Get past the wobbly presentation, and TY the Tasmanian Tiger 2 is a serviceable platformer that throws the kitchen sink at its gameplay. While it may not look good, and it has some thorny issues around how it plays, the original team at Krome clearly had a lot of fun making it. We expected a copycat platformer, and it has more ambition than that.
TY can jump and hover, and the platforming is reasonably tight. Jumping from ledge to ledge is fast and responsive, and you’ll whip through simpler levels at speed. It’s only when you get into the finer details of platforming that it falls down. TY can grab hold of ledges if he falls a little short, but it doesn’t feel consistent and you’ll often tumble into the abyss when you should have connected. The swimming controls never become natural, with diving in particular being a fudge. But generally TY feels bonza to control.
Fighting is decent, with an Ocarina of Time-style lock-on system and a series of boomerangs to chuck. There’s a rhythm to throwing a boomerang and biting the remaining enemies while your boomerang arcs back. The boomerangs, too, are hugely varied and great fun to cycle through with twenty on offer, evenly split between utility (some can blast through walls, while others can teleport you to crystals) and combat power. You’ll be saving up Opals to purchase the better ones.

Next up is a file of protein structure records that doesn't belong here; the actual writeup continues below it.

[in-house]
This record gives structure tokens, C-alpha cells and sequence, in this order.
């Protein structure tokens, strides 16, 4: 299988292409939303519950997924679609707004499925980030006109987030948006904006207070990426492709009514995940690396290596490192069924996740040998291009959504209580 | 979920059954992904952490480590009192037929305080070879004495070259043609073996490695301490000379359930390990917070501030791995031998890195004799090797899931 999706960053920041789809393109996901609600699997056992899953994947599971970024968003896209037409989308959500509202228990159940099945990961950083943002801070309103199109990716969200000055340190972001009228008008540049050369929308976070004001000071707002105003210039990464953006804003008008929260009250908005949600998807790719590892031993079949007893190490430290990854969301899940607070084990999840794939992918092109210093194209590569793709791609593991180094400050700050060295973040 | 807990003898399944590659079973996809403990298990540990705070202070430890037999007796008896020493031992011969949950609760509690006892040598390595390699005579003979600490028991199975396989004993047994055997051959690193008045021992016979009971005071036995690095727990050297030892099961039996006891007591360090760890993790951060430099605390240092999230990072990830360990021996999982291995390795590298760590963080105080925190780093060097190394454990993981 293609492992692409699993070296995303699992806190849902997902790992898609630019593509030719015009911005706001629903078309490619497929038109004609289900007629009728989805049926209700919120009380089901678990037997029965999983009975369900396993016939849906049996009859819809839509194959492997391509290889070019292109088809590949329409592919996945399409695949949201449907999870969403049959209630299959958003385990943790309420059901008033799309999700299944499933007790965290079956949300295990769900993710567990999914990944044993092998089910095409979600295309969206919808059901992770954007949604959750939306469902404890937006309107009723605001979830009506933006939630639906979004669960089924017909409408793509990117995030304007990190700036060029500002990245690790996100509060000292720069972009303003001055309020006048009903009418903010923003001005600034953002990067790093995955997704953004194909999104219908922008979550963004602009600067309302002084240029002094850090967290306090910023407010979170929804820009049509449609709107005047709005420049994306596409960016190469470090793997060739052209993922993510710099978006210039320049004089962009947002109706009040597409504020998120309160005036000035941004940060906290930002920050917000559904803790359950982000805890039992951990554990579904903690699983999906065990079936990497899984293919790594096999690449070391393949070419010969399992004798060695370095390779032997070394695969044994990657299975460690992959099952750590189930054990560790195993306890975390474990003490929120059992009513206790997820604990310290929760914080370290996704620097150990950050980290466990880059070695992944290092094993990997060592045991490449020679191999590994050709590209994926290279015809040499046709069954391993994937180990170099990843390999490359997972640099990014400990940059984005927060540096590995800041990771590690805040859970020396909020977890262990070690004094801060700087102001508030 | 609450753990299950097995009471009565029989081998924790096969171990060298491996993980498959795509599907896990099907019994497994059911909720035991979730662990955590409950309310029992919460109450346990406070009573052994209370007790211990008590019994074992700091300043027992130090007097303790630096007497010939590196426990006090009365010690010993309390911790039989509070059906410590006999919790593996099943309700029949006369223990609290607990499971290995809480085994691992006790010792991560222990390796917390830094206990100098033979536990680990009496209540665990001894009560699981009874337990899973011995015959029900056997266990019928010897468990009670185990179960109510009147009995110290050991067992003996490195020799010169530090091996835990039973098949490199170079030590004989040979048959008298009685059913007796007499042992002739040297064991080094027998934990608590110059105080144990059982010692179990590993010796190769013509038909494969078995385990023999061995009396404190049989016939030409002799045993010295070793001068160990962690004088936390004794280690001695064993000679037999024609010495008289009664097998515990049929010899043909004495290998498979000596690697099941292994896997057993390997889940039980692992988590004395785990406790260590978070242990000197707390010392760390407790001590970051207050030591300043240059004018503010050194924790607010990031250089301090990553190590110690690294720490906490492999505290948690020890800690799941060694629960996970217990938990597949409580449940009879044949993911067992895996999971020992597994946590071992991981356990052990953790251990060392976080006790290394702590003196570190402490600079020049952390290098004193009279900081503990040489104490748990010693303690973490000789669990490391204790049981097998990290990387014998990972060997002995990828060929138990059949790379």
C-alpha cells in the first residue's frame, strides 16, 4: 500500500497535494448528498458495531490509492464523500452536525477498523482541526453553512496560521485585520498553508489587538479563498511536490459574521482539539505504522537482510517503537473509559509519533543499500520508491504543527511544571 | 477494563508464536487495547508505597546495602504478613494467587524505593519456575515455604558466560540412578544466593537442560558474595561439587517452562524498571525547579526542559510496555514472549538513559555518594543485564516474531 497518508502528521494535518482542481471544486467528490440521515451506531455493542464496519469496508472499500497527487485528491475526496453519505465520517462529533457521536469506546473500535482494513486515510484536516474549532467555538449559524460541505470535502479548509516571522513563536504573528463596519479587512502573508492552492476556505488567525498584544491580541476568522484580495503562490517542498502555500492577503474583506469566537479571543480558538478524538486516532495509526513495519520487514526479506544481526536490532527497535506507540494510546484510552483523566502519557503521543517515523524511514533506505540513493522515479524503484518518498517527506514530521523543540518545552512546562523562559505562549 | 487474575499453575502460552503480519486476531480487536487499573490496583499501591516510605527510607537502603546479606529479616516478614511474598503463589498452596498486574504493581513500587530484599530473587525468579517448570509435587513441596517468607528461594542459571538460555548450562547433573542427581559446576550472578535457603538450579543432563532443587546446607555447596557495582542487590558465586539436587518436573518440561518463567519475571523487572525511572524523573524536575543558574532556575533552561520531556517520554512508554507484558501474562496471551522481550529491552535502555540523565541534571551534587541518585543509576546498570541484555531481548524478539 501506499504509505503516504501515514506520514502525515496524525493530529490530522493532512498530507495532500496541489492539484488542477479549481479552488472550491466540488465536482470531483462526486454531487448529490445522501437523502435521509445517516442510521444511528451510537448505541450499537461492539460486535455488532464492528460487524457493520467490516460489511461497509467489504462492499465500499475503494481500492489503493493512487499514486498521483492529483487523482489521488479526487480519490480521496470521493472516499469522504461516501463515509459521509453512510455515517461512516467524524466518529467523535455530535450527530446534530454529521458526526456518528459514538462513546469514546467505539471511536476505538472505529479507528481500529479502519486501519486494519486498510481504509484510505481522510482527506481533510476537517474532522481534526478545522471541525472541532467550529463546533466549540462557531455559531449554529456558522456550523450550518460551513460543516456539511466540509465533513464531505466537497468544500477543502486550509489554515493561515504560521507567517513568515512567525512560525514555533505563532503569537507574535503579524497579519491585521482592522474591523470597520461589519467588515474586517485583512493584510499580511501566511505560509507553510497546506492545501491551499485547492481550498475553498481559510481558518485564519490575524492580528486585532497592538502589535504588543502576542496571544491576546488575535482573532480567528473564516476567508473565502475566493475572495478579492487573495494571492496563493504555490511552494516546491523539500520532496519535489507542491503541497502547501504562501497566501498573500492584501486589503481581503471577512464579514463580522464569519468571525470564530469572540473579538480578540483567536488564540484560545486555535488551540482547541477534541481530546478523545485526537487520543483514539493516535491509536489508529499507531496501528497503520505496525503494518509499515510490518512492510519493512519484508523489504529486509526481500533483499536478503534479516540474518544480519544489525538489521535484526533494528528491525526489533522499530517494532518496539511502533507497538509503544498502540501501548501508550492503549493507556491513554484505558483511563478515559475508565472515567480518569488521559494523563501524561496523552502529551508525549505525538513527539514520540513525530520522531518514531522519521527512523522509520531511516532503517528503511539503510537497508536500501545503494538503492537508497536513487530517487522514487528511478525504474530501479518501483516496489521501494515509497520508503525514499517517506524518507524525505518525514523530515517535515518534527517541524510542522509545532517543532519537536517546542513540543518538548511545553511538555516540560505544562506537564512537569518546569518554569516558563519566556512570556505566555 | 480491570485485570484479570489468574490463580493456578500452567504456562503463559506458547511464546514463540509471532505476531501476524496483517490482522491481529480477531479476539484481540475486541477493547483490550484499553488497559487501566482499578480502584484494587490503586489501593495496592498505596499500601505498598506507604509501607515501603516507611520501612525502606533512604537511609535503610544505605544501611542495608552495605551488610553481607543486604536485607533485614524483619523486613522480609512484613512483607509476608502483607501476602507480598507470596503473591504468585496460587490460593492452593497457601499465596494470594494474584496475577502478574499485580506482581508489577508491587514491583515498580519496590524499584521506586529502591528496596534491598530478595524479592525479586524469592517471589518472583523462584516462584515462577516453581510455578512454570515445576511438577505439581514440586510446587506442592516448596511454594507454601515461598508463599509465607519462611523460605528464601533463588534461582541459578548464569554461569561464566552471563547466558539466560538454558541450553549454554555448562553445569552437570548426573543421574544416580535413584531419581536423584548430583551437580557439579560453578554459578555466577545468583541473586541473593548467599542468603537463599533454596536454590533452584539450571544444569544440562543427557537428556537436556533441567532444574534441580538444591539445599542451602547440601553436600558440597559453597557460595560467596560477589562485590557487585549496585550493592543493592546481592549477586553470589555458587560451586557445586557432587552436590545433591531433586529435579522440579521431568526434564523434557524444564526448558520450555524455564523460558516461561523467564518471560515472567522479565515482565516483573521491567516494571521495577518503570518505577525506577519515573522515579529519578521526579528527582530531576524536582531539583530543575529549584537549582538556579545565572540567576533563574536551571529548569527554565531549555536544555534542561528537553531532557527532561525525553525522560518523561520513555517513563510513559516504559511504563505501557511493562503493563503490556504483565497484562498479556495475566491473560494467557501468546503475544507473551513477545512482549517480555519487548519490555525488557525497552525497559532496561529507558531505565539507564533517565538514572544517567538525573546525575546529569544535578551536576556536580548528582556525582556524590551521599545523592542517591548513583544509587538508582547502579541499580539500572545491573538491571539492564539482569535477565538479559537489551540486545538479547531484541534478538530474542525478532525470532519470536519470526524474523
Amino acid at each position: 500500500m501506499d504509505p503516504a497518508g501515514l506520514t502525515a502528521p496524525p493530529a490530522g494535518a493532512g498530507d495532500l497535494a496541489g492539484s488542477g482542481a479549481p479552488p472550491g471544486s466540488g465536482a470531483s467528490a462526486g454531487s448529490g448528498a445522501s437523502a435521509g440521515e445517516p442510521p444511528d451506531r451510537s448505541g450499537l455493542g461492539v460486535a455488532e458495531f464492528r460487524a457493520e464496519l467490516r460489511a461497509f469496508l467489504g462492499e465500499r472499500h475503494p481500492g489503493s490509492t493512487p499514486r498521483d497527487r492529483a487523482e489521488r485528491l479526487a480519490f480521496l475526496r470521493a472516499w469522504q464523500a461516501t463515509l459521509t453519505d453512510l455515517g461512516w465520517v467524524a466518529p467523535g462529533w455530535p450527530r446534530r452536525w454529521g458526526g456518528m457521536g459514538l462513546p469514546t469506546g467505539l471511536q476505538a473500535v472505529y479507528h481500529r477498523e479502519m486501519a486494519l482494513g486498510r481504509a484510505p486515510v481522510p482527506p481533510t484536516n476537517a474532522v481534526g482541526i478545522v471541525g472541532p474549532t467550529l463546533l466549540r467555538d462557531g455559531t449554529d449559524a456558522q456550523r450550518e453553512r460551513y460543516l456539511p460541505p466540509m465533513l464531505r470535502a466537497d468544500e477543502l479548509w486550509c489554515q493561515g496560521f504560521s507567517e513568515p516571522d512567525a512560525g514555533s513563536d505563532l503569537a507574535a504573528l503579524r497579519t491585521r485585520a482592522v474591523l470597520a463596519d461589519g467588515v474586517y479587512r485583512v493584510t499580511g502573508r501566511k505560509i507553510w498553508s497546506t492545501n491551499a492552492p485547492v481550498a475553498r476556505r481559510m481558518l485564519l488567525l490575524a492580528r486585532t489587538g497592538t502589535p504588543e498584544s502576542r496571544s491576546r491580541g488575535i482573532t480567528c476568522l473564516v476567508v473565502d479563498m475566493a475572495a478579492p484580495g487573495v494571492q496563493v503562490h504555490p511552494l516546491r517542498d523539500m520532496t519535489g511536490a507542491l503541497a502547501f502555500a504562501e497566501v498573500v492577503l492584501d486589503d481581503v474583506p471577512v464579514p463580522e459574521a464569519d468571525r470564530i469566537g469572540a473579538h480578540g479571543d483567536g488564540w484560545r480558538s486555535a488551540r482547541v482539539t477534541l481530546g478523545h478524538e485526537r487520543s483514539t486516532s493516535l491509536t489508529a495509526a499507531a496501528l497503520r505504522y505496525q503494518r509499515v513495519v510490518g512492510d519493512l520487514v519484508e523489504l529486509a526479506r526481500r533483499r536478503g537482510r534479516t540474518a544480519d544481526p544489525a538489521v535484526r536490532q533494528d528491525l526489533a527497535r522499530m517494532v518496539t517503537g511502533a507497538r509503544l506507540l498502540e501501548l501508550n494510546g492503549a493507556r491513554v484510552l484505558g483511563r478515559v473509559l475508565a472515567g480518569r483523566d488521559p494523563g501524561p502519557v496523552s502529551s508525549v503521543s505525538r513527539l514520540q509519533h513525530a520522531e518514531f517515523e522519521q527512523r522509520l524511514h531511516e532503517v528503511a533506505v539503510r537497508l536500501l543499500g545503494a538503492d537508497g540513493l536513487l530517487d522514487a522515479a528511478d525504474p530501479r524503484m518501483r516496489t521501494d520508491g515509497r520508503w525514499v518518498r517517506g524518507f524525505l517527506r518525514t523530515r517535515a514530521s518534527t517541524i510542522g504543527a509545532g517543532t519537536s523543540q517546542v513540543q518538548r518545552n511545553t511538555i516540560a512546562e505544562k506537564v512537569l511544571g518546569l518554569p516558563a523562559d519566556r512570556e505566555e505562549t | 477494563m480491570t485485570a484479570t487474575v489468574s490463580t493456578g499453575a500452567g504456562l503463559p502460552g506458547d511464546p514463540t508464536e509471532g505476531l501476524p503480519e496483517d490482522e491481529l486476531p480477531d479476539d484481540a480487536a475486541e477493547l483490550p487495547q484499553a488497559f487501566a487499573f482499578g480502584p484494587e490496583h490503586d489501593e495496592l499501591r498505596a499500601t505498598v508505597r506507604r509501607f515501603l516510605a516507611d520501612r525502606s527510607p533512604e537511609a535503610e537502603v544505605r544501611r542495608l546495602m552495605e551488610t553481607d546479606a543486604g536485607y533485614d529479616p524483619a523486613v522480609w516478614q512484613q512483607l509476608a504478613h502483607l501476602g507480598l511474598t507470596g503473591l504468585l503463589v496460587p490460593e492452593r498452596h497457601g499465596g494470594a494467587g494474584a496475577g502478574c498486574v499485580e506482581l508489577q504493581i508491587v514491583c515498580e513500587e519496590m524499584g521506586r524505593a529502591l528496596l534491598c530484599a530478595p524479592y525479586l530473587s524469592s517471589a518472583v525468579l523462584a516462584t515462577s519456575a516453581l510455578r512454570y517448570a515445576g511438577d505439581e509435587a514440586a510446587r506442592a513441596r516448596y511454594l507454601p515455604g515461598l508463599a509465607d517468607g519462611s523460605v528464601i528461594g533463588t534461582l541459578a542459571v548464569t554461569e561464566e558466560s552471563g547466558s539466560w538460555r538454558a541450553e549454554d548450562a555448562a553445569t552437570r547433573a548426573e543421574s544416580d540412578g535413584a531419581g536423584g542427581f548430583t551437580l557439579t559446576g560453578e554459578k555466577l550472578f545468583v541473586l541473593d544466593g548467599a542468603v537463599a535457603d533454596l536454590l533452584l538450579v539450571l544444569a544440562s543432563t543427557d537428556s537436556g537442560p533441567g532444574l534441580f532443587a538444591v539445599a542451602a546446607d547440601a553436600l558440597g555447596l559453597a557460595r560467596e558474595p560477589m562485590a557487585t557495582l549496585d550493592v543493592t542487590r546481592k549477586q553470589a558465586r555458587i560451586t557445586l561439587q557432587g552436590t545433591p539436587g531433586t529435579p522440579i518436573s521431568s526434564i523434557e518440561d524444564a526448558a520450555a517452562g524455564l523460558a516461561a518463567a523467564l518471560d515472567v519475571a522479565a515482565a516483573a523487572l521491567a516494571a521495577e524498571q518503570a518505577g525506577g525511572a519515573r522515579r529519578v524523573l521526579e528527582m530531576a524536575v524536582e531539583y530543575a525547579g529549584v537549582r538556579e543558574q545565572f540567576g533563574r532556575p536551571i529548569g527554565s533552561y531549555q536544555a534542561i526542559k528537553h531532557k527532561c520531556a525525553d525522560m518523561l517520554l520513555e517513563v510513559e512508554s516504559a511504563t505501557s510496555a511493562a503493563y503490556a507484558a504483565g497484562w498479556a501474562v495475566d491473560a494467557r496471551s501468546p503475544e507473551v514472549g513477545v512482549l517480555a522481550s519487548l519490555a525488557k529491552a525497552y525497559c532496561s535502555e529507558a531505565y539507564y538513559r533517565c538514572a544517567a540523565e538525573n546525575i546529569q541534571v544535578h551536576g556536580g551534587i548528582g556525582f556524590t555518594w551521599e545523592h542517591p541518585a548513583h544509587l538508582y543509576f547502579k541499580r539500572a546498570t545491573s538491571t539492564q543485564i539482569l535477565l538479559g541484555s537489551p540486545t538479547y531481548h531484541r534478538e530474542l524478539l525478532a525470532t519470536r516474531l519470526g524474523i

But it’s in TY the Tasmanian Tiger 2’s game world that the best stuff lies. You’ll start in Burramudgee, an opening town and hub. From there, you hop into a buggy and travel across a reasonably large map looking for missions. We’d hesitate to call it an open world, as you’re stuck to the roads that connect the areas, but you’ve got a large outback that takes a good fifteen minutes to travel around. It’s littered with Mario Kart-style races, core missions, bosses and side missions. Do enough of them and new missions drop onto the map.
Cruising around in your buggy feels good, and you’re never quite sure what will be waiting for you when you stop at waypoints on the map. Sometimes you’ll be doing something throwaway, like clearing a sound stage of ninjas, while others will be huge maps by themselves, with three or four missions to resolve. Expecting a short battle but instead finding a platforming sandbox means that TY the Tasmanian Tiger 2 can deliver surprises.